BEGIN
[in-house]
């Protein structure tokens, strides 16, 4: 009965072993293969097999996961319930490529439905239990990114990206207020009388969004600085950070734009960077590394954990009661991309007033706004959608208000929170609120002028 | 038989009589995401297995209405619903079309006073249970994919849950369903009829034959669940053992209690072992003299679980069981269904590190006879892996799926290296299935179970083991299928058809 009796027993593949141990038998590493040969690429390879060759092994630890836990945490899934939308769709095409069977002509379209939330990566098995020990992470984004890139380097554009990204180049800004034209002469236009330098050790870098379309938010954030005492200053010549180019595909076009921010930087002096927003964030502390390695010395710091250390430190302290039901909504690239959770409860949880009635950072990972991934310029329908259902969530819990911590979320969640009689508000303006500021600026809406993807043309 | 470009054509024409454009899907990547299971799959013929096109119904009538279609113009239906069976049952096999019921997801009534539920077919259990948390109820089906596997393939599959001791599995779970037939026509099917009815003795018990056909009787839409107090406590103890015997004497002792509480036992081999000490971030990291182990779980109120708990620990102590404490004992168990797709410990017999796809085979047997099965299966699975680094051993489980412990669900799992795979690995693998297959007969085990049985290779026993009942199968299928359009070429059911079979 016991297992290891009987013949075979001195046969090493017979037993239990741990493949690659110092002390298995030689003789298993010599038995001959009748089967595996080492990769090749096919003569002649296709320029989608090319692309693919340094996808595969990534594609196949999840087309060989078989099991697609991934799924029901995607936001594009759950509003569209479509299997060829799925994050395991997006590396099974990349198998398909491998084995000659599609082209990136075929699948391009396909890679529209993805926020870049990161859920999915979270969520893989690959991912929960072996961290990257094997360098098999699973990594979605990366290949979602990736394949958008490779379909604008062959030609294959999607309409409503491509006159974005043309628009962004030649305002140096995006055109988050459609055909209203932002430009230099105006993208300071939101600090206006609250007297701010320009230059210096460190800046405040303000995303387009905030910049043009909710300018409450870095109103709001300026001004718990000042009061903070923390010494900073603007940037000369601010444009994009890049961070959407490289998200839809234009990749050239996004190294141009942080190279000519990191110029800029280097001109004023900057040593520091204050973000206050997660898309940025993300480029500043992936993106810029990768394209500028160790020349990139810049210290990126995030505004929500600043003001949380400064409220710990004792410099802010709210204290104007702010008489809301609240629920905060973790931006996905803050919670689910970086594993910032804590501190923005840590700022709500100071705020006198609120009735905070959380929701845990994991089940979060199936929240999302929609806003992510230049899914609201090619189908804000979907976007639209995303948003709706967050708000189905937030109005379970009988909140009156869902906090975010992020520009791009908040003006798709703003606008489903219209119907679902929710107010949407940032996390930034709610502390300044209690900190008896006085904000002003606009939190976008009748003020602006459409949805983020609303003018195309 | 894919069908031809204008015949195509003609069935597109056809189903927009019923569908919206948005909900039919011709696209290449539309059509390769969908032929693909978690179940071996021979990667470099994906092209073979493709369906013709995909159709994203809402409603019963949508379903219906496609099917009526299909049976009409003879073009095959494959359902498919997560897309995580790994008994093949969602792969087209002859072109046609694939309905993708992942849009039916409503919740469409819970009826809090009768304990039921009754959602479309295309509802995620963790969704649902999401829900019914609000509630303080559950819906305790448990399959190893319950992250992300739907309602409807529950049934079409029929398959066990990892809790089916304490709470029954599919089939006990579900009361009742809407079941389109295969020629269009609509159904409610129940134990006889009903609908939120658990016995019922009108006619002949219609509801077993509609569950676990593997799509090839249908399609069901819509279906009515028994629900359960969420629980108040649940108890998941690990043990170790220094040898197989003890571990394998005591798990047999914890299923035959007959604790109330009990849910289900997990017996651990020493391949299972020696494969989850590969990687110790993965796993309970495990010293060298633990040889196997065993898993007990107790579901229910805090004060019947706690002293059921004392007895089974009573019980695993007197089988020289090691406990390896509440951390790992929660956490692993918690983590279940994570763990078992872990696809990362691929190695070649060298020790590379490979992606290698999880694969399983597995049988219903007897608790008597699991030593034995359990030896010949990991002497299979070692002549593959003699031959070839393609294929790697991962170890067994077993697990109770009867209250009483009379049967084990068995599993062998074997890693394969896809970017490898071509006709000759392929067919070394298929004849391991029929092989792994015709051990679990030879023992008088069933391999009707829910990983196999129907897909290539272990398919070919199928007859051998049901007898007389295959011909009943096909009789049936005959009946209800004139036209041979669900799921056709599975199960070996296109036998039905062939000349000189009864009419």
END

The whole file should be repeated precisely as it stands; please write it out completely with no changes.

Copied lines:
[in-house]
């Protein structure tokens, strides 16, 4: 009965072993293969097999996961319930490529439905239990990114990206207020009388969004600085950070734009960077590394954990009661991309007033706004959608208000929170609120002028 | 038989009589995401297995209405619903079309006073249970994919849950369903009829034959669940053992209690072992003299679980069981269904590190006879892996799926290296299935179970083991299928058809 009796027993593949141990038998590493040969690429390879060759092994630890836990945490899934939308769709095409069977002509379209939330990566098995020990992470984004890139380097554009990204180049800004034209002469236009330098050790870098379309938010954030005492200053010549180019595909076009921010930087002096927003964030502390390695010395710091250390430190302290039901909504690239959770409860949880009635950072990972991934310029329908259902969530819990911590979320969640009689508000303006500021600026809406993807043309 | 470009054509024409454009899907990547299971799959013929096109119904009538279609113009239906069976049952096999019921997801009534539920077919259990948390109820089906596997393939599959001791599995779970037939026509099917009815003795018990056909009787839409107090406590103890015997004497002792509480036992081999000490971030990291182990779980109120708990620990102590404490004992168990797709410990017999796809085979047997099965299966699975680094051993489980412990669900799992795979690995693998297959007969085990049985290779026993009942199968299928359009070429059911079979 016991297992290891009987013949075979001195046969090493017979037993239990741990493949690659110092002390298995030689003789298993010599038995001959009748089967595996080492990769090749096919003569002649296709320029989608090319692309693919340094996808595969990534594609196949999840087309060989078989099991697609991934799924029901995607936001594009759950509003569209479509299997060829799925994050395991997006590396099974990349198998398909491998084995000659599609082209990136075929699948391009396909890679529209993805926020870049990161859920999915979270969520893989690959991912929960072996961290990257094997360098098999699973990594979605990366290949979602990736394949958008490779379909604008062959030609294959999607309409409503491509006159974005043309628009962004030649305002140096995006055109988050459609055909209203932002430009230099105006993208300071939101600090206006609250007297701010320009230059210096460190800046405040303000995303387009905030910049043009909710300018409450870095109103709001300026001004718990000042009061903070923390010494900073603007940037000369601010444009994009890049961070959407490289998200839809234009990749050239996004190294141009942080190279000519990191110029800029280097001109004023900057040593520091204050973000206050997660898309940025993300480029500043992936993106810029990768394209500028160790020349990139810049210290990126995030505004929500600043003001949380400064409220710990004792410099802010709210204290104007702010008489809301609240629920905060973790931006996905803050919670689910970086594993910032804590501190923005840590700022709500100071705020006198609120009735905070959380929701845990994991089940979060199936929240999302929609806003992510230049899914609201090619189908804000979907976007639209995303948003709706967050708000189905937030109005379970009988909140009156869902906090975010992020520009791009908040003006798709703003606008489903219209119907679902929710107010949407940032996390930034709610502390300044209690900190008896006085904000002003606009939190976008009748003020602006459409949805983020609303003018195309 | 894919069908031809204008015949195509003609069935597109056809189903927009019923569908919206948005909900039919011709696209290449539309059509390769969908032929693909978690179940071996021979990667470099994906092209073979493709369906013709995909159709994203809402409603019963949508379903219906496609099917009526299909049976009409003879073009095959494959359902498919997560897309995580790994008994093949969602792969087209002859072109046609694939309905993708992942849009039916409503919740469409819970009826809090009768304990039921009754959602479309295309509802995620963790969704649902999401829900019914609000509630303080559950819906305790448990399959190893319950992250992300739907309602409807529950049934079409029929398959066990990892809790089916304490709470029954599919089939006990579900009361009742809407079941389109295969020629269009609509159904409610129940134990006889009903609908939120658990016995019922009108006619002949219609509801077993509609569950676990593997799509090839249908399609069901819509279906009515028994629900359960969420629980108040649940108890998941690990043990170790220094040898197989003890571990394998005591798990047999914890299923035959007959604790109330009990849910289900997990017996651990020493391949299972020696494969989850590969990687110790993965796993309970495990010293060298633990040889196997065993898993007990107790579901229910805090004060019947706690002293059921004392007895089974009573019980695993007197089988020289090691406990390896509440951390790992929660956490692993918690983590279940994570763990078992872990696809990362691929190695070649060298020790590379490979992606290698999880694969399983597995049988219903007897608790008597699991030593034995359990030896010949990991002497299979070692002549593959003699031959070839393609294929790697991962170890067994077993697990109770009867209250009483009379049967084990068995599993062998074997890693394969896809970017490898071509006709000759392929067919070394298929004849391991029929092989792994015709051990679990030879023992008088069933391999009707829910990983196999129907897909290539272990398919070919199928007859051998049901007898007389295959011909009943096909009789049936005959009946209800004139036209041979669900799921056709599975199960070996296109036998039905062939000349000189009864009419």